More than 13 million American kids will be bullied this year. The number of students between 12 and 18 who have reported this growing form of abuse more than doubled between 2001 and 2007. In 2010, the federal government convened its first bullying summit and announced a grant program for anti-bully efforts by the schools. The most utilized is the Olweus Bullying Prevention Program which involves students, teachers, administrators, and support staff. But many educators point out that they do not have sufficient resources to implement anti-bullying programs, curricula, and policies.
In 2010, a group of "bullysides" — teen suicides brought on by intense verbal and physical abuse — made national headlines. These cases revealed the dangers of bullying in school and also "cyberbullying" through social media on the Internet. Those considered as odd, outsiders, or gay are targeted with ridicule, humiliation, and scorn by classmates.
Why has this all come about in our society? Some experts on youth development say that the rise of early-onset puberty lies behind the cruelty and need to dominate others. Others point to the lack of civility in the culture in general which rears its ugly head in the narcissism, violence, and bigotry of teens today. And the media plays a toxic role. Television reality shows and feature films promote the thrill of beating others in competition, the humiliation of losers, and the satisfaction of cliques that attack outsiders.
All of this provides a back-drop to Bully, a documentary directed by Lee Hirsch which focuses on the experiences of three kids subjected to bullying by their peers over the course of a year. It also introduces us to the parents of two other bullying victims who committed suicide. For many movie-goers this may serve as an informative and very disturbing wake-up call to a growing social problem. Crisscrossing back-and-forth between the boys and girls profiled, the director has chosen the harrowing experiences of Alex, a 12-year-old boy in Sioux City, Iowa, who is called "fish-face" by his cruel classmates, as the hub of this exploration of bullying. He has no friends and wanders the playground during recess as a loner in the midst of a crowd. Alex dreads the ride on the school bus where he is punched, strangled, and tormented by death threats. At one point, Alex admits that he's been pushed so far that sometimes he wants to be the bully. His mother doesn't know about the fear that has paralyzed him, and his insensitive father wants him to fight back.
The futility and danger of fighting back is illustrated in the story of Ja'meya, a 14-year-old African-American girl who is sent to a reformatory while facing 45 felony counts for drawing a gun on the school bus against the kids that have been tormenting her for years. A white sheriff believes that nothing that could have happened to Ja'meya can justify her wielding a gun. For both her and Alex riding to school with bullies is the equivalent to a daily trip to hell.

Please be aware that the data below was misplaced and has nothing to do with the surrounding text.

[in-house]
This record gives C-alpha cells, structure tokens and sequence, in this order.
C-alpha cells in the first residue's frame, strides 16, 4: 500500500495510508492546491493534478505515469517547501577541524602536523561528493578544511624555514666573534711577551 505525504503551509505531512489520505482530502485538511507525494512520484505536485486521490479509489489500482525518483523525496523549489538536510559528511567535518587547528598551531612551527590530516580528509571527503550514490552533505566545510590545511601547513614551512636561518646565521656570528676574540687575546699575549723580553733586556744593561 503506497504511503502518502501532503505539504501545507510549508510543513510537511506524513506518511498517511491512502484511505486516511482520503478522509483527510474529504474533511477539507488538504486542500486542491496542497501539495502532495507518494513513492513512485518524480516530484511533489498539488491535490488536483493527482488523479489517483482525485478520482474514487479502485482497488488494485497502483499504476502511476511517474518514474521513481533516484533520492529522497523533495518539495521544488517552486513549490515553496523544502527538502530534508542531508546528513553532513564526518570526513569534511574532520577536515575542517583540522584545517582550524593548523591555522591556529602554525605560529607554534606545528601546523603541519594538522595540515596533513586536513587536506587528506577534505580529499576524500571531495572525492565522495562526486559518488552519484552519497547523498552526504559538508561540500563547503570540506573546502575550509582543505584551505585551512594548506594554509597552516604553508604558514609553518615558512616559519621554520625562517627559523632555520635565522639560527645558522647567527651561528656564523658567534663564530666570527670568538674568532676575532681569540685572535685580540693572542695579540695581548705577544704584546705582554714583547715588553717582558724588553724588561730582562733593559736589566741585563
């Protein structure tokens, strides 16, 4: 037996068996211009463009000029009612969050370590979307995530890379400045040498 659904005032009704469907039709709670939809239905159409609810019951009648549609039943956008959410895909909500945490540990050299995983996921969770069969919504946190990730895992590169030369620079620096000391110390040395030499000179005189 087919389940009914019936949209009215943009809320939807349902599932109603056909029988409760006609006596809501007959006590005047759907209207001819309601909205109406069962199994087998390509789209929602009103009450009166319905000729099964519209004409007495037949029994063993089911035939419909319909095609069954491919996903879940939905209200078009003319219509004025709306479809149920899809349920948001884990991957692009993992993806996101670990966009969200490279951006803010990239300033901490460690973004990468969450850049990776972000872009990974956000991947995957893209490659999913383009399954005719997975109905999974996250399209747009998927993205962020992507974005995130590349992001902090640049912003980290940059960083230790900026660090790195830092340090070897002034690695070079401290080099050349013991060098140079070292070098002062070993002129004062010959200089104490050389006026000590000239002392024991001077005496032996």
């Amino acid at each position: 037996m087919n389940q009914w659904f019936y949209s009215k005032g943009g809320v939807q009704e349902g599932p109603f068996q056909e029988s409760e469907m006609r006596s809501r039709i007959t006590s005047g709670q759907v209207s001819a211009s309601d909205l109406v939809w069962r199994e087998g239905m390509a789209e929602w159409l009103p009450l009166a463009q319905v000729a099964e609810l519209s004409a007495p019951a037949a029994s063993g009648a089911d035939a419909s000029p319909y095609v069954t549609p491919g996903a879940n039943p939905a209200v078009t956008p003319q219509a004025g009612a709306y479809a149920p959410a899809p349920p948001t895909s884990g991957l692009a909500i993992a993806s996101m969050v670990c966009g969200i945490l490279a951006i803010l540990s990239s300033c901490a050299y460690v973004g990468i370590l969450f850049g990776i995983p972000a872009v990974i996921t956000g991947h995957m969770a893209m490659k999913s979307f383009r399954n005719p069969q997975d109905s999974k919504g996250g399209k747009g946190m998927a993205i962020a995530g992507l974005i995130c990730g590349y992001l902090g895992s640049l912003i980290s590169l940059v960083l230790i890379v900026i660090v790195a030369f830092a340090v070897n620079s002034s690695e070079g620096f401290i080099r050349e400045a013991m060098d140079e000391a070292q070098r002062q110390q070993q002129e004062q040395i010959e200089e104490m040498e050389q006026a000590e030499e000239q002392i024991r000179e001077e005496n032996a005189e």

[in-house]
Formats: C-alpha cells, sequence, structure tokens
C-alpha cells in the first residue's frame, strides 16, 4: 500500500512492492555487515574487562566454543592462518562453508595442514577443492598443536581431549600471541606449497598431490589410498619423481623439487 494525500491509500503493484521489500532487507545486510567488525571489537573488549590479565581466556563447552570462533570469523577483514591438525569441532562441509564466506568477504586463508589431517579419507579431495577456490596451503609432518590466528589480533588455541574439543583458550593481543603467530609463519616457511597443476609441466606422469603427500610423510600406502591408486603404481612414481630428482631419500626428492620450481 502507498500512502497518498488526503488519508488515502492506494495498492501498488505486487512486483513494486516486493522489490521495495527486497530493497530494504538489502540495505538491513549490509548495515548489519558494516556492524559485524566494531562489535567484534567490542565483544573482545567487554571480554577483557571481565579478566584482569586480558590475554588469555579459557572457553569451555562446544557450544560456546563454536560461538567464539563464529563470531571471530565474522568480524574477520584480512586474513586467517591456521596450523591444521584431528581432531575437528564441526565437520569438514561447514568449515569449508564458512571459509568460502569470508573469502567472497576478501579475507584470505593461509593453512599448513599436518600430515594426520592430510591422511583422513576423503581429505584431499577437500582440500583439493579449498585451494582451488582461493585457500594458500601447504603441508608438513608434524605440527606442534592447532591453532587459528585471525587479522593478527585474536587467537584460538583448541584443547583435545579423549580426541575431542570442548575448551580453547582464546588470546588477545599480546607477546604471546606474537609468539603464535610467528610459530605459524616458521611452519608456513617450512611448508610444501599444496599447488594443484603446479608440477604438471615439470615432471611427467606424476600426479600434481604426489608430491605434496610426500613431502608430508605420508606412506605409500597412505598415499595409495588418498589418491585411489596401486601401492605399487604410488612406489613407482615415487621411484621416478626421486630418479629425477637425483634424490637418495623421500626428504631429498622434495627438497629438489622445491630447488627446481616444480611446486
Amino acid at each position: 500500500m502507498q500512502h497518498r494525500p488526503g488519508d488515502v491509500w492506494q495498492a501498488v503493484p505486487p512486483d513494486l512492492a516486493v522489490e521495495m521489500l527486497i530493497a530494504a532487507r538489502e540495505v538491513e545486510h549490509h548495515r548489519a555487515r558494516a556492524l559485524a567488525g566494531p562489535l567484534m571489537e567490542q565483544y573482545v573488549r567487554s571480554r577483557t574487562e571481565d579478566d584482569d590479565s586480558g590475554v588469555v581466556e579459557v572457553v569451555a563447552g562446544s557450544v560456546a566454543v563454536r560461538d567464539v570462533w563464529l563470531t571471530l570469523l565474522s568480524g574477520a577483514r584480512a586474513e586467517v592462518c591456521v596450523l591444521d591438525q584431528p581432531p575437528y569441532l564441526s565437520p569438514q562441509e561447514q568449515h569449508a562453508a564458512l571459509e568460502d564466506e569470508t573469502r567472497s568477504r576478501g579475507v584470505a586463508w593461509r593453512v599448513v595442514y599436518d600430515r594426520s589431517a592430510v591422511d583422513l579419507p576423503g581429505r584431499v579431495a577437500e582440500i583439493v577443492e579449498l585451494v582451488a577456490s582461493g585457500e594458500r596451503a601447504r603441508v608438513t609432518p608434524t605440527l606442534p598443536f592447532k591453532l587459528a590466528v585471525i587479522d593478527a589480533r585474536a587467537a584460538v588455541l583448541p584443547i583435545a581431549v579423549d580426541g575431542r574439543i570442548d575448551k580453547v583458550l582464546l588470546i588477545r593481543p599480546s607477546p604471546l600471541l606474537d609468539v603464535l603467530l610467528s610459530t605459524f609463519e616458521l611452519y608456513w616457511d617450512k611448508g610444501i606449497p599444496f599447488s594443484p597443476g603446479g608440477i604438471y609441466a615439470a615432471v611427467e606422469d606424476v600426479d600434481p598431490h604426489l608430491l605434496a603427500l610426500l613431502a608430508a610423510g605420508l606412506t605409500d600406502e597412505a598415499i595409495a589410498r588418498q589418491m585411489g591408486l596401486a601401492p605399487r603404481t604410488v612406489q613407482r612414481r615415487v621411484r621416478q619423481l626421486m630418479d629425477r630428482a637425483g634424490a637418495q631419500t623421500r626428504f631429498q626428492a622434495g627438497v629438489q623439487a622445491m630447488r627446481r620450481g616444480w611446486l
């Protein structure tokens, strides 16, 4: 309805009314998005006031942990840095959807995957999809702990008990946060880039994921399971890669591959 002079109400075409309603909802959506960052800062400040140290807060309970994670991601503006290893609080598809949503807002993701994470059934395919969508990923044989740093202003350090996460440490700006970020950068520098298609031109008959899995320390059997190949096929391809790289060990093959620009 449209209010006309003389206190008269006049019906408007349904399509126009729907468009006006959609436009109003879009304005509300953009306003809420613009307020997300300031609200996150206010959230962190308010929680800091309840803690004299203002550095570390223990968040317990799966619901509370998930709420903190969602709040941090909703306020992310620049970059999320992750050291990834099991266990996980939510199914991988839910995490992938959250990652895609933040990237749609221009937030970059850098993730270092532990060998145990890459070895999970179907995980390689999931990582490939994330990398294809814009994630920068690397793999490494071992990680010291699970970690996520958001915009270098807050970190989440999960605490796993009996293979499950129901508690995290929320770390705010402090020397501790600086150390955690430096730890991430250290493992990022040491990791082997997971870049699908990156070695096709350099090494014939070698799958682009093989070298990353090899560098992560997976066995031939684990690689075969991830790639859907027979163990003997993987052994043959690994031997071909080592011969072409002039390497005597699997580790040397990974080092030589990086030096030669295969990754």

Kelby, a 16 year old in a small Oklahoma town, has her own hell to endure after she declares herself to be a lesbian. Once a star athlete, she is kicked off the team and treated like an alien from another planet; in a classroom, everybody around her moves when she sits down. Kelby yearns to speak out against the bullying but seeks refuge instead in a small circle of friends. Her father tells her they will move if she wants to, but she believes that will mean the bullys have won.
In the same state, Ty Smalley's suicide has deeply affected his best friend who remembers him as a courageous teenager who endured repeated attacks by bullies; he wishes that there would be "no popularity and everybody would be equal." Ty's parents, Kirk and Laura, describe themselves as "little people" that nobody will pay attention to, yet his father organizes an anti-bullying campaign via the Internet and is seen speaking to groups of kids.
Bully opens with David Long talking about the suicide of his son Tyler, his first-born. A quiet child who was not athletic, he was bullied relentlessly in school and committed suicide at age 17. "He had a target on his back, and everyone knew that," says his dad. He and his wife Tina call a town meeting to give students and parents a chance to talk about this community problem. A pastor asks why the bullies are not held responsible for Tyler's death. The police chief shows up but nobody from the school district comes.
The school officials don't handle the problem well in the other stories in this documentary either. At Alex's school, the assistant principal forces a bully to shake hands with another victim and then keeps the victim behind so she can criticize him. When Alex's parents beg her for help, she brings out a picture of her grandchild to prove that she cares, while telling them not to worry; after all, she's ridden on that bus and the youth were well-behaved. When Alex complains that the school did nothing when he reported a bully sitting on his head on the bus, the school administrator asks him how he knows she didn't do anything. It becomes increasingly clear that the anti-bullying movement will be led by parents and affected youth. This film invites us all to join them.
Special features on the DVD include: a featurette "The Bully Project at Work"; "Communities in Motion"; and deleted scenes.